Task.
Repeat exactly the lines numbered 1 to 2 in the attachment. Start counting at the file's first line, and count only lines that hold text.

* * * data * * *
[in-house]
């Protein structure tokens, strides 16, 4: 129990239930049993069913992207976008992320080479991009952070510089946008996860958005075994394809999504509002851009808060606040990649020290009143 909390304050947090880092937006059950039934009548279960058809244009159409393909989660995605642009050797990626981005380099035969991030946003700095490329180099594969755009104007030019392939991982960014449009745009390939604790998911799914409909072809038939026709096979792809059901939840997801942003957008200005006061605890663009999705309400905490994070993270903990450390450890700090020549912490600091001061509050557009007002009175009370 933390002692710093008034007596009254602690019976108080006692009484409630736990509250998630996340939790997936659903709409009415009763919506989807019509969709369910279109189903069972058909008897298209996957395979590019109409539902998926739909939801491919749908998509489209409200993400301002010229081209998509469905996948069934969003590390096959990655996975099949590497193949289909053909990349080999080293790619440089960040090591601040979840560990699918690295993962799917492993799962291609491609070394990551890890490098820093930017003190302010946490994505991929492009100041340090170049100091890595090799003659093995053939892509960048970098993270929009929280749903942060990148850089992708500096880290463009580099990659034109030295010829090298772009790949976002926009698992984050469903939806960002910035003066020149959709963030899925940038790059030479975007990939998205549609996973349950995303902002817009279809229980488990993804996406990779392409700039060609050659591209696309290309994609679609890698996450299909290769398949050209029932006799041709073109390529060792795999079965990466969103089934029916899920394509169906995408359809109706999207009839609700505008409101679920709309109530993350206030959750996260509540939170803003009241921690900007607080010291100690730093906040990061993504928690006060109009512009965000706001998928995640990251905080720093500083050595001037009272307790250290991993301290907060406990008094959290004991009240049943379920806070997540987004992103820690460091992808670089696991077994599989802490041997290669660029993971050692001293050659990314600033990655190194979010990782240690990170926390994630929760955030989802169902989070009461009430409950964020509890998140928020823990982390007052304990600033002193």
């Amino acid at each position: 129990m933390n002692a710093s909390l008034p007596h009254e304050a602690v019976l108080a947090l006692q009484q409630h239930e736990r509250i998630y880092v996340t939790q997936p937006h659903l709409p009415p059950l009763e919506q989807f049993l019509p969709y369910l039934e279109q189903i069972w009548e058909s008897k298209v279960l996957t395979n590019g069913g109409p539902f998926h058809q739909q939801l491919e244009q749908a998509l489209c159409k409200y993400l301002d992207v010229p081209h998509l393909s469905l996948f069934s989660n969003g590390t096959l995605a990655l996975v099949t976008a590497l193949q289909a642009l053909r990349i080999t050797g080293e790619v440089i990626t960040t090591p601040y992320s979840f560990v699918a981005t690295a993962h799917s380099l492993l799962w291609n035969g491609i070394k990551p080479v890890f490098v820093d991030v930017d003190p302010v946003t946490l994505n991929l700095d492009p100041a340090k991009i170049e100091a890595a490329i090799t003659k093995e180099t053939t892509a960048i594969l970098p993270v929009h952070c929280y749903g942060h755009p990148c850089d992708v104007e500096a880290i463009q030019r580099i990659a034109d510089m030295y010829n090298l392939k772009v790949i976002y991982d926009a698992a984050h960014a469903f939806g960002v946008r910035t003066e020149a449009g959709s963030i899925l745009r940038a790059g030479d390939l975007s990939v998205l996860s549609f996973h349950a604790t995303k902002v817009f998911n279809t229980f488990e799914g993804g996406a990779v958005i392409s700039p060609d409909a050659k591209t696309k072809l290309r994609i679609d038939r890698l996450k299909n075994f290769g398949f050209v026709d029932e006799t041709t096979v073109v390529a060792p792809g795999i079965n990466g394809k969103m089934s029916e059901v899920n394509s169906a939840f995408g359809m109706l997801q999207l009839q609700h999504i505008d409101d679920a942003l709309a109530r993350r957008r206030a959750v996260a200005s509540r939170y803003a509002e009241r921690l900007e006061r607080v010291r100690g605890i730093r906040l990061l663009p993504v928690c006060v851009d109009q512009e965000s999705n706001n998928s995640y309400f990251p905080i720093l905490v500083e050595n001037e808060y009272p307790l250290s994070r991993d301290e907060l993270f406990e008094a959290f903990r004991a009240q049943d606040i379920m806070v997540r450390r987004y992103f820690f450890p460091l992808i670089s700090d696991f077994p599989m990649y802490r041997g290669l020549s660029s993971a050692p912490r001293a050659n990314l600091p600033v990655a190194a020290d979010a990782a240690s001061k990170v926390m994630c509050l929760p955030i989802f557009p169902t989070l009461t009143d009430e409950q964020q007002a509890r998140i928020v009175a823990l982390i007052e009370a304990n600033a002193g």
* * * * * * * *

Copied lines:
[in-house]
């Protein structure tokens, strides 16, 4: 129990239930049993069913992207976008992320080479991009952070510089946008996860958005075994394809999504509002851009808060606040990649020290009143 909390304050947090880092937006059950039934009548279960058809244009159409393909989660995605642009050797990626981005380099035969991030946003700095490329180099594969755009104007030019392939991982960014449009745009390939604790998911799914409909072809038939026709096979792809059901939840997801942003957008200005006061605890663009999705309400905490994070993270903990450390450890700090020549912490600091001061509050557009007002009175009370 933390002692710093008034007596009254602690019976108080006692009484409630736990509250998630996340939790997936659903709409009415009763919506989807019509969709369910279109189903069972058909008897298209996957395979590019109409539902998926739909939801491919749908998509489209409200993400301002010229081209998509469905996948069934969003590390096959990655996975099949590497193949289909053909990349080999080293790619440089960040090591601040979840560990699918690295993962799917492993799962291609491609070394990551890890490098820093930017003190302010946490994505991929492009100041340090170049100091890595090799003659093995053939892509960048970098993270929009929280749903942060990148850089992708500096880290463009580099990659034109030295010829090298772009790949976002926009698992984050469903939806960002910035003066020149959709963030899925940038790059030479975007990939998205549609996973349950995303902002817009279809229980488990993804996406990779392409700039060609050659591209696309290309994609679609890698996450299909290769398949050209029932006799041709073109390529060792795999079965990466969103089934029916899920394509169906995408359809109706999207009839609700505008409101679920709309109530993350206030959750996260509540939170803003009241921690900007607080010291100690730093906040990061993504928690006060109009512009965000706001998928995640990251905080720093500083050595001037009272307790250290991993301290907060406990008094959290004991009240049943379920806070997540987004992103820690460091992808670089696991077994599989802490041997290669660029993971050692001293050659990314600033990655190194979010990782240690990170926390994630929760955030989802169902989070009461009430409950964020509890998140928020823990982390007052304990600033002193």